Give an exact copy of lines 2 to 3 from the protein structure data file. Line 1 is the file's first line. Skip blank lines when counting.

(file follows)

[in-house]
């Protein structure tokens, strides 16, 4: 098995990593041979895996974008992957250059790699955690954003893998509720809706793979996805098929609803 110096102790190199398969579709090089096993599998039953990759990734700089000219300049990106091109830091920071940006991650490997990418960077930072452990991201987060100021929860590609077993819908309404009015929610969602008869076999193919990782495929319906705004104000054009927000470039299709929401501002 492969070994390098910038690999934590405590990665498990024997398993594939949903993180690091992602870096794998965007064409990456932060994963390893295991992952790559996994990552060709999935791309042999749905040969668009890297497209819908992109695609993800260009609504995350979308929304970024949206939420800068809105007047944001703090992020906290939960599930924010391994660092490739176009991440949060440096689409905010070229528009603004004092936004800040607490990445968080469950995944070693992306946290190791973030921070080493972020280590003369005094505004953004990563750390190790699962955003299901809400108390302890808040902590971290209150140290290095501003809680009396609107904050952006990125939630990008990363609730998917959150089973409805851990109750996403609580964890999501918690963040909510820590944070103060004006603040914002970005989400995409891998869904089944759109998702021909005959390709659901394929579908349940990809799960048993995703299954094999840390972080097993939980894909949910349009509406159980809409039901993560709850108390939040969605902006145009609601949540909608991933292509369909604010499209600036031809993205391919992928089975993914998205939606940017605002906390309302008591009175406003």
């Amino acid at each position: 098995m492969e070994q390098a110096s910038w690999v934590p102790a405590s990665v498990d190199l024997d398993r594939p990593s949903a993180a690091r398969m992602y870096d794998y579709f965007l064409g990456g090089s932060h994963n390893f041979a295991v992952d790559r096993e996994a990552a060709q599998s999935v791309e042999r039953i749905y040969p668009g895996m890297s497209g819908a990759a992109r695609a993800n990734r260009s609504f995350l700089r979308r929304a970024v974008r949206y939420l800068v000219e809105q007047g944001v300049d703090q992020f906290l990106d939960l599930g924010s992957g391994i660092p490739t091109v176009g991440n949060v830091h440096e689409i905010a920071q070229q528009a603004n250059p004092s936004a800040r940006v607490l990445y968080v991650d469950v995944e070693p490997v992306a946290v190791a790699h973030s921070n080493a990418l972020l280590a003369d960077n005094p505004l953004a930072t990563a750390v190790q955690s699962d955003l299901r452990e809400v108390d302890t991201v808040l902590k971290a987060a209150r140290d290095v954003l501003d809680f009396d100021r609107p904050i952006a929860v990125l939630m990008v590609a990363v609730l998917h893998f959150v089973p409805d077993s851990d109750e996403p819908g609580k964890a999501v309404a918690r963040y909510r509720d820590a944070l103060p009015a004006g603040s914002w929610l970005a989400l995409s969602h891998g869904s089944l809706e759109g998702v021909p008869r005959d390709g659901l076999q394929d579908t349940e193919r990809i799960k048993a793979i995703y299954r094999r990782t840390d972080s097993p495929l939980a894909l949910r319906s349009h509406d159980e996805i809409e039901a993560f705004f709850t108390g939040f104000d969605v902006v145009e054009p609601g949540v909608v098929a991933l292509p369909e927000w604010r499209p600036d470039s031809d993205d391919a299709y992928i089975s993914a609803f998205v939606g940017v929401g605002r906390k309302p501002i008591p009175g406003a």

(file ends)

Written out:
């Protein structure tokens, strides 16, 4: 098995990593041979895996974008992957250059790699955690954003893998509720809706793979996805098929609803 110096102790190199398969579709090089096993599998039953990759990734700089000219300049990106091109830091920071940006991650490997990418960077930072452990991201987060100021929860590609077993819908309404009015929610969602008869076999193919990782495929319906705004104000054009927000470039299709929401501002 492969070994390098910038690999934590405590990665498990024997398993594939949903993180690091992602870096794998965007064409990456932060994963390893295991992952790559996994990552060709999935791309042999749905040969668009890297497209819908992109695609993800260009609504995350979308929304970024949206939420800068809105007047944001703090992020906290939960599930924010391994660092490739176009991440949060440096689409905010070229528009603004004092936004800040607490990445968080469950995944070693992306946290190791973030921070080493972020280590003369005094505004953004990563750390190790699962955003299901809400108390302890808040902590971290209150140290290095501003809680009396609107904050952006990125939630990008990363609730998917959150089973409805851990109750996403609580964890999501918690963040909510820590944070103060004006603040914002970005989400995409891998869904089944759109998702021909005959390709659901394929579908349940990809799960048993995703299954094999840390972080097993939980894909949910349009509406159980809409039901993560709850108390939040969605902006145009609601949540909608991933292509369909604010499209600036031809993205391919992928089975993914998205939606940017605002906390309302008591009175406003």
């Amino acid at each position: 098995m492969e070994q390098a110096s910038w690999v934590p102790a405590s990665v498990d190199l024997d398993r594939p990593s949903a993180a690091r398969m992602y870096d794998y579709f965007l064409g990456g090089s932060h994963n390893f041979a295991v992952d790559r096993e996994a990552a060709q599998s999935v791309e042999r039953i749905y040969p668009g895996m890297s497209g819908a990759a992109r695609a993800n990734r260009s609504f995350l700089r979308r929304a970024v974008r949206y939420l800068v000219e809105q007047g944001v300049d703090q992020f906290l990106d939960l599930g924010s992957g391994i660092p490739t091109v176009g991440n949060v830091h440096e689409i905010a920071q070229q528009a603004n250059p004092s936004a800040r940006v607490l990445y968080v991650d469950v995944e070693p490997v992306a946290v190791a790699h973030s921070n080493a990418l972020l280590a003369d960077n005094p505004l953004a930072t990563a750390v190790q955690s699962d955003l299901r452990e809400v108390d302890t991201v808040l902590k971290a987060a209150r140290d290095v954003l501003d809680f009396d100021r609107p904050i952006a929860v990125l939630m990008v590609a990363v609730l998917h893998f959150v089973p409805d077993s851990d109750e996403p819908g609580k964890a999501v309404a918690r963040y909510r509720d820590a944070l103060p009015a004006g603040s914002w929610l970005a989400l995409s969602h891998g869904s089944l809706e759109g998702v021909p008869r005959d390709g659901l076999q394929d579908t349940e193919r990809i799960k048993a793979i995703y299954r094999r990782t840390d972080s097993p495929l939980a894909l949910r319906s349009h509406d159980e996805i809409e039901a993560f705004f709850t108390g939040f104000d969605v902006v145009e054009p609601g949540v909608v098929a991933l292509p369909e927000w604010r499209p600036d470039s031809d993205d391919a299709y992928i089975s993914a609803f998205v939606g940017v929401g605002r906390k309302p501002i008591p009175g406003a």